Tuesday, 10 October 2017
The funeral and missing body
of Thomas Johnson Westropp
Last week [5 October 2017], after retelling the stories of how the bodies of the Earl of Mayo and JJ Murphy were brought back to Ireland for burial, I came across a similar story about Thomas Johnson Westropp in Saint Mary’s Cathedral.
Richard Southwell Bourke (1822-72), the 6th Earl of Mayo, a former Governor-General of Mayo, became known as the ‘Pickled Earl’ due to the circumstances surrounding his state funeral. A similar funeral story involves Jeremiah James Murphy (1795-1851), who died in Pisa. He was part of a prosperous and adventurous merchant family in Cork involved in the Murphy distillery in Cork.
I told the story of both Victorian funerals last year in ‘Bringing the bodies home: JJ Murphy and the ‘Pickled Earl’,’ which was published as Chapter 40 in Death and the Irish: a miscellany, edited by Salvador Ryan (Dublin: Wordwell, 2016), pp 151-154.
But the funeral of Thomas Johnson Westropp and the whereabouts of his body tell a similar Victorian tale of mystery.
Thomas Johnson Westropp was the son of Thomas Westropp of Ross House, O’Briensbridge, Co Clare, and his wife Anne (née Rose). The father, Thomas Westropp, was the fifth son of Ralph Westropp of Clonmoney, Co Clare, and Attyflin, near Patrickswell, Co Limerick, and was High Sheriff of Limerick (1807-1810). His wife, Anne Rose, was a daughter of John Rose and was the widow of John Keating before she married the elder Thomas Westropp.
Thomas Johnson Westropp, their only son, was born in 1818. When Thomas died in Madeira in 1839 at the age of 20, his mother directed that his body should be brought back to England to be buried in Cheltenham, where she was living.
Many years later, as a memorial to Thomas Johnson Westropp, the south transept in Saint Mary’s Cathedral, Limerick, was restored in 1862 and a reredos on the east wall and a stained-glass window were erected in memory of Thomas. The south transept is also known as the Chapel of Saint James and Saint Mary Magdalene.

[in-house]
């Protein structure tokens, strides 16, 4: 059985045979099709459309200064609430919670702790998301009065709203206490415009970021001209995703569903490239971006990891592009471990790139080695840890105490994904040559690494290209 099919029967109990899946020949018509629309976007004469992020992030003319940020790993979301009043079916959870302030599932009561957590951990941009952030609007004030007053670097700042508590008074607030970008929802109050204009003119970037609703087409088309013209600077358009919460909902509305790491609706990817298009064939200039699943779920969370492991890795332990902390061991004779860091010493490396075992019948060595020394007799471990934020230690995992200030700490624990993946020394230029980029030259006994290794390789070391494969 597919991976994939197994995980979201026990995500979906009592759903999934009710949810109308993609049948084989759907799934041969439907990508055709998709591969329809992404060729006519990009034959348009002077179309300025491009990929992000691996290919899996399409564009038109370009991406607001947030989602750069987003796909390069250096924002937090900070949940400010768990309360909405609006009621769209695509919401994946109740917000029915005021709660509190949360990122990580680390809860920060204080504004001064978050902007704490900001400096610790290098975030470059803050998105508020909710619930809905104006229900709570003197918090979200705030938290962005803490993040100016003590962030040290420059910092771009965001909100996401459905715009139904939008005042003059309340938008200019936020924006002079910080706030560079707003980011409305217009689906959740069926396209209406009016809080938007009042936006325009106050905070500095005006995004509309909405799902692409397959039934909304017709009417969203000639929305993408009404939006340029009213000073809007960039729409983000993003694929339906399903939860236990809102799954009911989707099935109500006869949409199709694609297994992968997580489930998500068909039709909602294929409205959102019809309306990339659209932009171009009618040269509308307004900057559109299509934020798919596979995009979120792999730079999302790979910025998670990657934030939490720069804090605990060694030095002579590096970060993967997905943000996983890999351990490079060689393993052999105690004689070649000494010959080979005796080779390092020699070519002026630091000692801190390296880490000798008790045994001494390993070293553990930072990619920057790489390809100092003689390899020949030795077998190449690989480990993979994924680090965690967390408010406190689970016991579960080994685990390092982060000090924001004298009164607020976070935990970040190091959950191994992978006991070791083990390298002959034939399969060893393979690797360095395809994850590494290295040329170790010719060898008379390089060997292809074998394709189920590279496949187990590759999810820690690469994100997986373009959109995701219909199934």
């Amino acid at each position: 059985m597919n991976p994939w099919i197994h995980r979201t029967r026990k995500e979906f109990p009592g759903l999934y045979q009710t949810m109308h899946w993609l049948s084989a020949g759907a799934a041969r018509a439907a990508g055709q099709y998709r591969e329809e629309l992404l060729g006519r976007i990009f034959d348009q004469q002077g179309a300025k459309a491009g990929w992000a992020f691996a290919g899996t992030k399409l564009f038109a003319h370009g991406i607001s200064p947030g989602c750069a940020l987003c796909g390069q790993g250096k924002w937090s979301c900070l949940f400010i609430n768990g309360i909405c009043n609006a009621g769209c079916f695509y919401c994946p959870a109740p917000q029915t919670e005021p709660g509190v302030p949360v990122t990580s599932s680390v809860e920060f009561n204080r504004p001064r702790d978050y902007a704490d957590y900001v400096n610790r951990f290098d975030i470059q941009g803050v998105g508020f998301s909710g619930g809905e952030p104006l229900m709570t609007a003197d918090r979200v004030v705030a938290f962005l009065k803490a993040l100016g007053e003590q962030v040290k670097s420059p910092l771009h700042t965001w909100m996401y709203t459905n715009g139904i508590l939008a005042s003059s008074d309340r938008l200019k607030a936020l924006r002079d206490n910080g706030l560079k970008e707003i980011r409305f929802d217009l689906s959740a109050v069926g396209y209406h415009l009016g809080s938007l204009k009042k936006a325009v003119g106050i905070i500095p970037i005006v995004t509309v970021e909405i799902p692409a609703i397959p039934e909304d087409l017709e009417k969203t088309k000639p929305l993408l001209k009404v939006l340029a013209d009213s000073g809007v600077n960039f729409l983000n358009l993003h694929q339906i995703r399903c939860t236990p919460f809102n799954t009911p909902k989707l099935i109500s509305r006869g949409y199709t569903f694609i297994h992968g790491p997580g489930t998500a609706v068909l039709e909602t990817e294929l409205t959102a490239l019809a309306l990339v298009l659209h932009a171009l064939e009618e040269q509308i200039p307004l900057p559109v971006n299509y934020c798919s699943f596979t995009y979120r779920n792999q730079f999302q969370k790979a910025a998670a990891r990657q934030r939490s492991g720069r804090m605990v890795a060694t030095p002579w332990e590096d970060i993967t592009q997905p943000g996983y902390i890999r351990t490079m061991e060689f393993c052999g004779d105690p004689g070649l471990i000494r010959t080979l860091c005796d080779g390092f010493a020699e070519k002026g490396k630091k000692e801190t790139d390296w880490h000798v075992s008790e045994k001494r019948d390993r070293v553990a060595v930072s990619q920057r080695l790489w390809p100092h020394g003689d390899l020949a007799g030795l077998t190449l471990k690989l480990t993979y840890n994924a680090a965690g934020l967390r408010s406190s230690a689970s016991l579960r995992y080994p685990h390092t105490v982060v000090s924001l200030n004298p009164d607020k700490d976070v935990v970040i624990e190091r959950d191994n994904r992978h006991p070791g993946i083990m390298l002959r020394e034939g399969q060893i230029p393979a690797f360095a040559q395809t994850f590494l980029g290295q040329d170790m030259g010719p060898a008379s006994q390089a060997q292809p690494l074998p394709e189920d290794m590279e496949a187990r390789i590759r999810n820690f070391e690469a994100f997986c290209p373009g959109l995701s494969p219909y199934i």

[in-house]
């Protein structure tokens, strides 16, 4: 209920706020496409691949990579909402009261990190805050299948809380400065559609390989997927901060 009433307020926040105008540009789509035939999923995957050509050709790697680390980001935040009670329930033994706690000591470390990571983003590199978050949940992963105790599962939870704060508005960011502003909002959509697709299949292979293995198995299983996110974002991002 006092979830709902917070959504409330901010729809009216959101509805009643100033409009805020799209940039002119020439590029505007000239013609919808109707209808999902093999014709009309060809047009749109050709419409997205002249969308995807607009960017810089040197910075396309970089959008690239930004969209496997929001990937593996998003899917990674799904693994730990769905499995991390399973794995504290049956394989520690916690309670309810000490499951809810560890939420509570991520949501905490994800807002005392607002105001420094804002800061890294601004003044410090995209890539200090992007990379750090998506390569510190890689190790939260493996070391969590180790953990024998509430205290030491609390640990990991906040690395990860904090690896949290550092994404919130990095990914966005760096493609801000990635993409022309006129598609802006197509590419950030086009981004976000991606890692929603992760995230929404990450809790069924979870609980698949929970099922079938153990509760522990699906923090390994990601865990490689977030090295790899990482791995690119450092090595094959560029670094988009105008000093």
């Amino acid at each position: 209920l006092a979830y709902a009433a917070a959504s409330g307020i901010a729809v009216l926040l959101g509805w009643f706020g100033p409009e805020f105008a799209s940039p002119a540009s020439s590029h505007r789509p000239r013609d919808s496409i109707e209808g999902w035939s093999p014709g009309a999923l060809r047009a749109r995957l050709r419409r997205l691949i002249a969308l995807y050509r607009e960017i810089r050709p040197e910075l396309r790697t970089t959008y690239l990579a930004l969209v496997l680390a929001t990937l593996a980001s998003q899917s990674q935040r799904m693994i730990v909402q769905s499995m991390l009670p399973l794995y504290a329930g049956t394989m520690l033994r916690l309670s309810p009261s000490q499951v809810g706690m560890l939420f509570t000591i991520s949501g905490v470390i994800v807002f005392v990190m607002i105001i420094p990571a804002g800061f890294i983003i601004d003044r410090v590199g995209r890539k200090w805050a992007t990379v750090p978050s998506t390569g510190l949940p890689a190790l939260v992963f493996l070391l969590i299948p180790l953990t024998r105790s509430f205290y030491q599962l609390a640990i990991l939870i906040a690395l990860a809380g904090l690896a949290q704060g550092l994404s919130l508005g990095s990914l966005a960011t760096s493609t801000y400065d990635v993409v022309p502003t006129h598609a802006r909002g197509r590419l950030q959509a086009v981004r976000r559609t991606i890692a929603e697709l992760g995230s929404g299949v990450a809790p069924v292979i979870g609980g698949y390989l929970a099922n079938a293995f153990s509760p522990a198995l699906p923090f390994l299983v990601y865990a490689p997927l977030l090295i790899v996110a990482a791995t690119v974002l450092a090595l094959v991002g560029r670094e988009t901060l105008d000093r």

The Westropp reredos depicts three scenes: the Agony in the Garden, the Burial of Christ, and the Resurrection. The Westropp Window was designed by William Slater, and made at the stained glass works of Clayton and Bell in London. The five lights or panels of the window depict Noah, Abraham, Moses, David and Solomon.
The story is told that when Anne Westropp died, the chest supposed to contain her son’s body was opened once again for her funeral. But it was empty and it contained no human remains.
The story of the funerals and the missing body was first told by his kinsman and namesake, the historian Thomas Johnson Westropp, who also points to a number of mistakes on the memorial in the cathedral. He notes that his name was Thomas Johnson Westropp, and not Johnstone as given on the brass, and that he actually died in 1839, and not in 1830, in Madeira.
The later Thomas Johnson Westropp (1860-1922) was a noted antiquarian, folklorist and archaeologist.
This Thomas Johnson Westropp was born at Attyflin Park, Patrickswell, Co Limerick, and studied engineering at TCD. While surveying the field monuments of Co Clare, he became fascinated by the variety and descriptiveness of the folktales he heard being recited by local people. He published these tales in a series of articles in Folk-Lore: Transactions of the Folk-Lore Society, in 1910-1913. His writings provided the foundation for the work of the Irish Folklore Commission.
In 1916, he was the President of the Royal Society of Antiquaries of Ireland (RSAI). A collection of his photographs depicting Dublin that year in the wake of the 1916 Rising forms part of the new Digital Repository of Ireland.
His 40 photographs, taken on 17 and 18 May 1916, show the damage and destruction left by the Rising. Westropp had the photographs developed and bound, with multiple copies submitted to Dublin institutions, including the Royal Irish Academy and TCD.